In an interview with the Council of Foreign Relations last September, Sanders clarified his position on North Korea. He supports diplomacy with North Korea, as promoted by the Trump administration, but believes negotiations should be about more than “photo ops.” He also expressed interest in pursuing a “step by step process” to revise North Korea’s nuclear program, and supports a partial end to sanctions against North Korea in return for the partial dismantling of its nuclear program. This incremental denuclearization negotiation process differs from the Trump administration’s “denuclearization first, lifting of sanctions later” approach. Sanders also said that South Korea and China should mediate policy options between them about negotiations with North Korea.
Of course, the powerful influence of American corporations and financial concerns are the other side of reality. The Biden administration emphasized a tough stance toward China, but American corporate investments in China are still growing. China also opened its financial market to Wall Street to draw in American capital.
The Biden administration’s foreign and security policy depends on how it manages polarized demands from the progressive camp and Wall Street. It is difficult for the U.S. to keep up a complete decoupling or confrontational strategy against China. The U.S. will use its state-of-the-art technology, economic power and other advantages to maintain superiority in global leadership, while simultaneously seeking opportunities for future cooperation.
The South Korean conservative camp is constantly under pressure, to discontinue its relationship with China and rapidly join the American side. This is nothing but an irresponsible assertion that ignores reality; even the U.S cannot choose this way. If the Biden team’s “foreign policy to save the American economy and middle class” strategy manages to change the U.S.-China trade relationship and its specialized structure, South Korea will then need to consider how to adapt.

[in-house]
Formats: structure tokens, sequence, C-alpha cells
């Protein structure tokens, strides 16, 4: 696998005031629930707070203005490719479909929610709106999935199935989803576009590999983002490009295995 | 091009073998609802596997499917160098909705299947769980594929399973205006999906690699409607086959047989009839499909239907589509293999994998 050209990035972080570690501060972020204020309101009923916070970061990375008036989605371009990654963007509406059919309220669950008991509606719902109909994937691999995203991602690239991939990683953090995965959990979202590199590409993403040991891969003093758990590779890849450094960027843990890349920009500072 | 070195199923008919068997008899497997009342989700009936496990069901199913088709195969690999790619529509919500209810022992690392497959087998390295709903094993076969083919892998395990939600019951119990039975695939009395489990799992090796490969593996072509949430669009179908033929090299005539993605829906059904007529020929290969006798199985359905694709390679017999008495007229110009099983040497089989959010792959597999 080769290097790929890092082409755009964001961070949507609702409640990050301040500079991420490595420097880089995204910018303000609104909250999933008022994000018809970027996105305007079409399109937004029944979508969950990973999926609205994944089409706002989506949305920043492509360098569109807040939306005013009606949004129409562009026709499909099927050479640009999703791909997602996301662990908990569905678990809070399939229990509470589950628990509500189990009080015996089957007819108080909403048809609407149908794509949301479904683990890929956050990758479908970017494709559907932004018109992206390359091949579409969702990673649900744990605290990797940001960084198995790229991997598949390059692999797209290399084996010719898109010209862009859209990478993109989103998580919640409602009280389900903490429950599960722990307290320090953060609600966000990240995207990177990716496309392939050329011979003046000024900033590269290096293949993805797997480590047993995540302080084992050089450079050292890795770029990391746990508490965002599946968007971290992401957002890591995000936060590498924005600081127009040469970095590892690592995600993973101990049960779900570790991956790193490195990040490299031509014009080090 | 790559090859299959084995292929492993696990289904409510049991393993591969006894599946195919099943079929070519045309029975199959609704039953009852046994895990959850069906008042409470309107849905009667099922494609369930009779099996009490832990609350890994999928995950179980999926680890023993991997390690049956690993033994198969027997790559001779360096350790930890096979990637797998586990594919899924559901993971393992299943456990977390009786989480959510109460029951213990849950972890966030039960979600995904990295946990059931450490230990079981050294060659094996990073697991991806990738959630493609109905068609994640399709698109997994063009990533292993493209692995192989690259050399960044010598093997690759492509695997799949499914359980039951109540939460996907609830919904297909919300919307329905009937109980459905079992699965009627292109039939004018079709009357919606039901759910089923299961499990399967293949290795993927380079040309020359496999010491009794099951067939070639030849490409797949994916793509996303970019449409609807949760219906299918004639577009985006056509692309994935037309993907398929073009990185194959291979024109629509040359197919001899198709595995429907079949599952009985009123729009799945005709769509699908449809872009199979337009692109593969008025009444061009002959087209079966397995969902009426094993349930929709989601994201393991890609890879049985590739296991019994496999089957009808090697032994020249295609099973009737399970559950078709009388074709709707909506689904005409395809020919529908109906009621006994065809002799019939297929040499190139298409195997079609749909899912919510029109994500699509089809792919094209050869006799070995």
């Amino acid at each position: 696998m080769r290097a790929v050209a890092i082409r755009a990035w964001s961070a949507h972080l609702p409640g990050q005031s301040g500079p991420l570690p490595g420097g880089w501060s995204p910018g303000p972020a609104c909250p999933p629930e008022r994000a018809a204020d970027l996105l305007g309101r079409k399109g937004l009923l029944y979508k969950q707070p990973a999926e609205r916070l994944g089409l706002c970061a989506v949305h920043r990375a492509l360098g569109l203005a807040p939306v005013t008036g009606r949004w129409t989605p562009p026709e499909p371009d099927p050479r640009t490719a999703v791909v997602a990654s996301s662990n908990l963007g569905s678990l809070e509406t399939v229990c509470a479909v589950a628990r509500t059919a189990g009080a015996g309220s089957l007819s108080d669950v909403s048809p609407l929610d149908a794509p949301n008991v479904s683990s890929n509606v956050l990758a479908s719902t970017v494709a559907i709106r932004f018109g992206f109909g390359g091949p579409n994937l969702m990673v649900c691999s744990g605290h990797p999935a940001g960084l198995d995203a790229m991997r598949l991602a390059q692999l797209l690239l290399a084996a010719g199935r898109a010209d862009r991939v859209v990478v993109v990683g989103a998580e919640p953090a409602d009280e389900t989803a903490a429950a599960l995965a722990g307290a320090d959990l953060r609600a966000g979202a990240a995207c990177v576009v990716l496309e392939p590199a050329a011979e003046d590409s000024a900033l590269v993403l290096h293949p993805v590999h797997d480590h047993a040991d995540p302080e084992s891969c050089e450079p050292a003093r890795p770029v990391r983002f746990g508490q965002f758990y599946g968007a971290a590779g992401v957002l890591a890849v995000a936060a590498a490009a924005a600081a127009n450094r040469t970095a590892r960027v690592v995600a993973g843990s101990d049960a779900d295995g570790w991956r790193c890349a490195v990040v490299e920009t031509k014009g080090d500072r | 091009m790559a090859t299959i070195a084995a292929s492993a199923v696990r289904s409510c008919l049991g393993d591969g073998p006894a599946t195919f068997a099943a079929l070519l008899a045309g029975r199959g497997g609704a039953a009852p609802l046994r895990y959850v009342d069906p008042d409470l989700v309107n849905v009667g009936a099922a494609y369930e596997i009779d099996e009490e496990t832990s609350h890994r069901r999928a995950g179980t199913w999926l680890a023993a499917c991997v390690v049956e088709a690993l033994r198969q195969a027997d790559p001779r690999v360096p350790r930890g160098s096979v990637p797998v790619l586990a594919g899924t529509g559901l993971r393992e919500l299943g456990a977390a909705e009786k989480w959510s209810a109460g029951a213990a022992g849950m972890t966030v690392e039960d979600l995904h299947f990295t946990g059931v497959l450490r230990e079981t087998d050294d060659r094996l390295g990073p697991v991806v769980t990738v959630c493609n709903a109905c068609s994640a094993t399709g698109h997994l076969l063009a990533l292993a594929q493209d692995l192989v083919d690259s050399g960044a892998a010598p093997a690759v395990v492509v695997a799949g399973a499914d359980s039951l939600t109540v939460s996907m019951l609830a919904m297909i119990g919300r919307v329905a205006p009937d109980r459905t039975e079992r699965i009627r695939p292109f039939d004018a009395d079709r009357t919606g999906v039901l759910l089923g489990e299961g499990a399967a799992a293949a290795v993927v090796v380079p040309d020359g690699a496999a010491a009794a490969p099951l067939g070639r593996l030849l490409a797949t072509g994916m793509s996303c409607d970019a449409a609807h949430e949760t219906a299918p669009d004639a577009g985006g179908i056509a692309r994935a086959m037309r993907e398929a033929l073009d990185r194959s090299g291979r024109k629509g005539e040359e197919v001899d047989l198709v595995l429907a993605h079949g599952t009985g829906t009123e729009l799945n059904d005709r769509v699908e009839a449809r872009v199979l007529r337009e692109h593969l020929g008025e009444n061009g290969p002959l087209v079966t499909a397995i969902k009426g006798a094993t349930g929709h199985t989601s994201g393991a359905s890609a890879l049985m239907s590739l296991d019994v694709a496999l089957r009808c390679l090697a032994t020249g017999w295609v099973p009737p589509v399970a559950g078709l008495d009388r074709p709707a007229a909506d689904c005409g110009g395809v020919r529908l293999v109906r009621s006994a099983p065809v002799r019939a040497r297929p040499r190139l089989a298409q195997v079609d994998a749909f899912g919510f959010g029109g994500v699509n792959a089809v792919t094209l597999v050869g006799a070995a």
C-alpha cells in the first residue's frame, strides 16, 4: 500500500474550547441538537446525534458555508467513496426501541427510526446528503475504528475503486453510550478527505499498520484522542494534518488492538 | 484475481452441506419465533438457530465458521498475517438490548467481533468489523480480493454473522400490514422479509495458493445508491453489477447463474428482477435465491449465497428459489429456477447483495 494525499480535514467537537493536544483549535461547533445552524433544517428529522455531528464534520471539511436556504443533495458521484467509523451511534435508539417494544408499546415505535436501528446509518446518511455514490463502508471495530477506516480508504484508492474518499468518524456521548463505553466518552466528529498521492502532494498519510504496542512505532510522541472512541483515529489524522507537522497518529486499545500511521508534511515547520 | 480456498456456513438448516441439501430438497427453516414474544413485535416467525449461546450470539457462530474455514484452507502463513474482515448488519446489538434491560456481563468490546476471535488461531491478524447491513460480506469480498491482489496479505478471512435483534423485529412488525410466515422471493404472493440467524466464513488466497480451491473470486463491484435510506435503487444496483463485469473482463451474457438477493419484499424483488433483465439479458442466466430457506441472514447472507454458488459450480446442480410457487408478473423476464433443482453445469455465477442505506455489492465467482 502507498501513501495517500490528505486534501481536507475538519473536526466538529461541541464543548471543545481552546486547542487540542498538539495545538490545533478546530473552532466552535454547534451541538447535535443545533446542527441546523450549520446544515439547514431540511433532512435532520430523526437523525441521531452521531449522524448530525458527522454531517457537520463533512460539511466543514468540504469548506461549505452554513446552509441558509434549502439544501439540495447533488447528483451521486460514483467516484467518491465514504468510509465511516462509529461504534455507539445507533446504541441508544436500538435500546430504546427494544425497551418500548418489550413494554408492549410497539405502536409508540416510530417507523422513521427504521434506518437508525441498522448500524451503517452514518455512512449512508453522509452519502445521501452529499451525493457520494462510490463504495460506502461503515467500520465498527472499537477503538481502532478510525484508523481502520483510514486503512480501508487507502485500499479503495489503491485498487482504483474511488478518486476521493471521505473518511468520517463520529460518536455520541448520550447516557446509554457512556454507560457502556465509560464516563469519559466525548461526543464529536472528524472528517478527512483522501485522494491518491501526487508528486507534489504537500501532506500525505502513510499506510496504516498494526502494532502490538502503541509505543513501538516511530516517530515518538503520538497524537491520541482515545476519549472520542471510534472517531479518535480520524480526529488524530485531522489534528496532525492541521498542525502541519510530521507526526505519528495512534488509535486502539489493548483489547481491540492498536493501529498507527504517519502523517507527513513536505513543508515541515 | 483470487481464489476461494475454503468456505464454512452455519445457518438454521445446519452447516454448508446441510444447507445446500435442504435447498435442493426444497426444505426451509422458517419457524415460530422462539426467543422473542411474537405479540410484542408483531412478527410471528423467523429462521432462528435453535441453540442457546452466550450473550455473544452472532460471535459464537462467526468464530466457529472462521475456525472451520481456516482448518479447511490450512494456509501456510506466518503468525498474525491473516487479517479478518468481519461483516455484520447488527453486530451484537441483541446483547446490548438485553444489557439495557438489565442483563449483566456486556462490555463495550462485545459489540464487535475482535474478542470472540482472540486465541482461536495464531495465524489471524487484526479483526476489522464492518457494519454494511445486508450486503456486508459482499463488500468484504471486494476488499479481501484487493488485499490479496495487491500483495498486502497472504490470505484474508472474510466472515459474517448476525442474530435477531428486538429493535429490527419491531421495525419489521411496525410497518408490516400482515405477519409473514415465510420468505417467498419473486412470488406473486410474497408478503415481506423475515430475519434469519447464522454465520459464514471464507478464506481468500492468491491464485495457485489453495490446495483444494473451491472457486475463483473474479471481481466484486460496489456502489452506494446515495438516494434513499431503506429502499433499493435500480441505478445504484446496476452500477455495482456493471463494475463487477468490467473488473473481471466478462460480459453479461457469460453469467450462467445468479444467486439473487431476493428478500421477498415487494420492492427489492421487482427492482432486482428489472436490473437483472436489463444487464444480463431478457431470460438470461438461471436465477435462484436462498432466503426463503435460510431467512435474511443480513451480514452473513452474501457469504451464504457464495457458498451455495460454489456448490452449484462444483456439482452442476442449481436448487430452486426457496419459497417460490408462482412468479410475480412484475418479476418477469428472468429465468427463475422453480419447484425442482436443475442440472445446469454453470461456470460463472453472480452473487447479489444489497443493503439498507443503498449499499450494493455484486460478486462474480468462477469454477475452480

On the other hand, South Korea must face up to the biggest changes to U.S. foreign policy in decades. The American progressive camp is much friendlier than Republican foreign security experts on the issues of negotiation with North Korea and incremental denuclearization solutions. They have also actively supported declaring an end to the Korean War. However, they consider human rights issues in North Korea and China to be critical. They do not hesitate to criticize Saudi Arabia and Israel’s human rights record, even though they are a part of a core regional alliance. Some Korean politicians avoid mentioning North Korea’s human rights and take China’s human rights issues very lightly, saying it is just “China’s internal affair.” This only complicates the mediation of U.S.-Korea diplomatic issues.
If South Korea clearly and consistently sticks to its principles of human rights and democracy, the U.S. will be the friend who can advance the Korean Peninsula’s peace process. What we need now is not to either panic out of fear of not being in line with the U.S., nor to stubbornly insist that everything is fine with the U.S. What we really need is the right diplomacy to sync up with U.S. diplomatic policy, and to adapt judgment and actions to change.